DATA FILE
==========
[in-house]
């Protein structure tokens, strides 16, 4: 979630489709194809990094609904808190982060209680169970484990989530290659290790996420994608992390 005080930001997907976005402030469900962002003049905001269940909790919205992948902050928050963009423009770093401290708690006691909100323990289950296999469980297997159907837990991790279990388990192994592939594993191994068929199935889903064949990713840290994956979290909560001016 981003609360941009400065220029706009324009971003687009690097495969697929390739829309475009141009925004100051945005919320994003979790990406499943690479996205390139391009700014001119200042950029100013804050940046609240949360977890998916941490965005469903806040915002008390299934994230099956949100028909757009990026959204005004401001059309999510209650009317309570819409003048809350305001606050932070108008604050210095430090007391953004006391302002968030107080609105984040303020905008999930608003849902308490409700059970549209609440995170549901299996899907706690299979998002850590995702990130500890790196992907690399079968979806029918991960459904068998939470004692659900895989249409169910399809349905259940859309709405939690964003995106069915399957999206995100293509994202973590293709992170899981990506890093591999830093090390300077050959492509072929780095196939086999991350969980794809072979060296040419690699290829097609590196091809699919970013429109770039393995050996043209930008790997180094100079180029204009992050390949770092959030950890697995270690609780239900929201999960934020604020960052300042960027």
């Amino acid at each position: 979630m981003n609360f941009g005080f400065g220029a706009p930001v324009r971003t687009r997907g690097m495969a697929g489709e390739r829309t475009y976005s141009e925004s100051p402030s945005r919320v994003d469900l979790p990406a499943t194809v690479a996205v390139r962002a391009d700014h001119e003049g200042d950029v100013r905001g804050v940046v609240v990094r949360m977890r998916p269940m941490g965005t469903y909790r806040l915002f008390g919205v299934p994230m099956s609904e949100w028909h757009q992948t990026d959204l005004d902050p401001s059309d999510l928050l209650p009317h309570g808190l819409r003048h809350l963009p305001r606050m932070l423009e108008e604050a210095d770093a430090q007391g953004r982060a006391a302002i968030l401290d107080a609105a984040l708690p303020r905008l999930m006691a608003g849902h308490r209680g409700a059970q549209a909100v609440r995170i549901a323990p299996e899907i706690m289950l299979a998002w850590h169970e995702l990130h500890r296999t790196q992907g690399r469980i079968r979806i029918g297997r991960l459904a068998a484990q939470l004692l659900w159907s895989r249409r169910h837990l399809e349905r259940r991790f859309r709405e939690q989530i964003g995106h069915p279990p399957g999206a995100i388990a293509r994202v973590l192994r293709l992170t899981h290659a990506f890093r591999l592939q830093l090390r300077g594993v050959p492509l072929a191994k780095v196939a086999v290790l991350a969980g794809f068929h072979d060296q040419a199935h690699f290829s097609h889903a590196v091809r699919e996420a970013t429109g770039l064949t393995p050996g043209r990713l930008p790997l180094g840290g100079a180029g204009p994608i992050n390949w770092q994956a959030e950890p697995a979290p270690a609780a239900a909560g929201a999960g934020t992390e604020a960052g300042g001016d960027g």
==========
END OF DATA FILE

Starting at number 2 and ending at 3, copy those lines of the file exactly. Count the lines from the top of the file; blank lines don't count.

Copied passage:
């Protein structure tokens, strides 16, 4: 979630489709194809990094609904808190982060209680169970484990989530290659290790996420994608992390 005080930001997907976005402030469900962002003049905001269940909790919205992948902050928050963009423009770093401290708690006691909100323990289950296999469980297997159907837990991790279990388990192994592939594993191994068929199935889903064949990713840290994956979290909560001016 981003609360941009400065220029706009324009971003687009690097495969697929390739829309475009141009925004100051945005919320994003979790990406499943690479996205390139391009700014001119200042950029100013804050940046609240949360977890998916941490965005469903806040915002008390299934994230099956949100028909757009990026959204005004401001059309999510209650009317309570819409003048809350305001606050932070108008604050210095430090007391953004006391302002968030107080609105984040303020905008999930608003849902308490409700059970549209609440995170549901299996899907706690299979998002850590995702990130500890790196992907690399079968979806029918991960459904068998939470004692659900895989249409169910399809349905259940859309709405939690964003995106069915399957999206995100293509994202973590293709992170899981990506890093591999830093090390300077050959492509072929780095196939086999991350969980794809072979060296040419690699290829097609590196091809699919970013429109770039393995050996043209930008790997180094100079180029204009992050390949770092959030950890697995270690609780239900929201999960934020604020960052300042960027």
């Amino acid at each position: 979630m981003n609360f941009g005080f400065g220029a706009p930001v324009r971003t687009r997907g690097m495969a697929g489709e390739r829309t475009y976005s141009e925004s100051p402030s945005r919320v994003d469900l979790p990406a499943t194809v690479a996205v390139r962002a391009d700014h001119e003049g200042d950029v100013r905001g804050v940046v609240v990094r949360m977890r998916p269940m941490g965005t469903y909790r806040l915002f008390g919205v299934p994230m099956s609904e949100w028909h757009q992948t990026d959204l005004d902050p401001s059309d999510l928050l209650p009317h309570g808190l819409r003048h809350l963009p305001r606050m932070l423009e108008e604050a210095d770093a430090q007391g953004r982060a006391a302002i968030l401290d107080a609105a984040l708690p303020r905008l999930m006691a608003g849902h308490r209680g409700a059970q549209a909100v609440r995170i549901a323990p299996e899907i706690m289950l299979a998002w850590h169970e995702l990130h500890r296999t790196q992907g690399r469980i079968r979806i029918g297997r991960l459904a068998a484990q939470l004692l659900w159907s895989r249409r169910h837990l399809e349905r259940r991790f859309r709405e939690q989530i964003g995106h069915p279990p399957g999206a995100i388990a293509r994202v973590l192994r293709l992170t899981h290659a990506f890093r591999l592939q830093l090390r300077g594993v050959p492509l072929a191994k780095v196939a086999v290790l991350a969980g794809f068929h072979d060296q040419a199935h690699f290829s097609h889903a590196v091809r699919e996420a970013t429109g770039l064949t393995p050996g043209r990713l930008p790997l180094g840290g100079a180029g204009p994608i992050n390949w770092q994956a959030e950890p697995a979290p270690a609780a239900a909560g929201a999960g934020t992390e604020a960052g300042g001016d960027g």